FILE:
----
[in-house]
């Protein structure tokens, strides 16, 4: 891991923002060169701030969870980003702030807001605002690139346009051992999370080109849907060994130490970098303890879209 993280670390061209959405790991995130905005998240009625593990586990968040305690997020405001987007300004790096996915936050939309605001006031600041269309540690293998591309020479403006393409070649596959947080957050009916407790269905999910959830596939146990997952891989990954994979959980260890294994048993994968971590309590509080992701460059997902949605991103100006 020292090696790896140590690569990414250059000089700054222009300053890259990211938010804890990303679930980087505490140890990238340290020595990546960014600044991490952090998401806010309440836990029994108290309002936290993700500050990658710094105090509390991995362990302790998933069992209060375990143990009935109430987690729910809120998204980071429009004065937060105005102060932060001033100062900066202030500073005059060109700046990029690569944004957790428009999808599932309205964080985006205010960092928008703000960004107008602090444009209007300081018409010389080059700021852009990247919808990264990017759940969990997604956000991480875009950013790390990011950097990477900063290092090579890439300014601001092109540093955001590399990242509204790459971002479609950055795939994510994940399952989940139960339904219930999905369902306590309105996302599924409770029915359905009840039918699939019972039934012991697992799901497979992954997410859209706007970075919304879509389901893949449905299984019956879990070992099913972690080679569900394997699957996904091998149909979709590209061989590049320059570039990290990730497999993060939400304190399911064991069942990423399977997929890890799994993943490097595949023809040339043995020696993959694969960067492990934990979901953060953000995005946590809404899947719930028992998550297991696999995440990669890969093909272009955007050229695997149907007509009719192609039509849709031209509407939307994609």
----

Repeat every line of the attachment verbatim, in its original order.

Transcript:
[in-house]
């Protein structure tokens, strides 16, 4: 891991923002060169701030969870980003702030807001605002690139346009051992999370080109849907060994130490970098303890879209 993280670390061209959405790991995130905005998240009625593990586990968040305690997020405001987007300004790096996915936050939309605001006031600041269309540690293998591309020479403006393409070649596959947080957050009916407790269905999910959830596939146990997952891989990954994979959980260890294994048993994968971590309590509080992701460059997902949605991103100006 020292090696790896140590690569990414250059000089700054222009300053890259990211938010804890990303679930980087505490140890990238340290020595990546960014600044991490952090998401806010309440836990029994108290309002936290993700500050990658710094105090509390991995362990302790998933069992209060375990143990009935109430987690729910809120998204980071429009004065937060105005102060932060001033100062900066202030500073005059060109700046990029690569944004957790428009999808599932309205964080985006205010960092928008703000960004107008602090444009209007300081018409010389080059700021852009990247919808990264990017759940969990997604956000991480875009950013790390990011950097990477900063290092090579890439300014601001092109540093955001590399990242509204790459971002479609950055795939994510994940399952989940139960339904219930999905369902306590309105996302599924409770029915359905009840039918699939019972039934012991697992799901497979992954997410859209706007970075919304879509389901893949449905299984019956879990070992099913972690080679569900394997699957996904091998149909979709590209061989590049320059570039990290990730497999993060939400304190399911064991069942990423399977997929890890799994993943490097595949023809040339043995020696993959694969960067492990934990979901953060953000995005946590809404899947719930028992998550297991696999995440990669890969093909272009955007050229695997149907007509009719192609039509849709031209509407939307994609």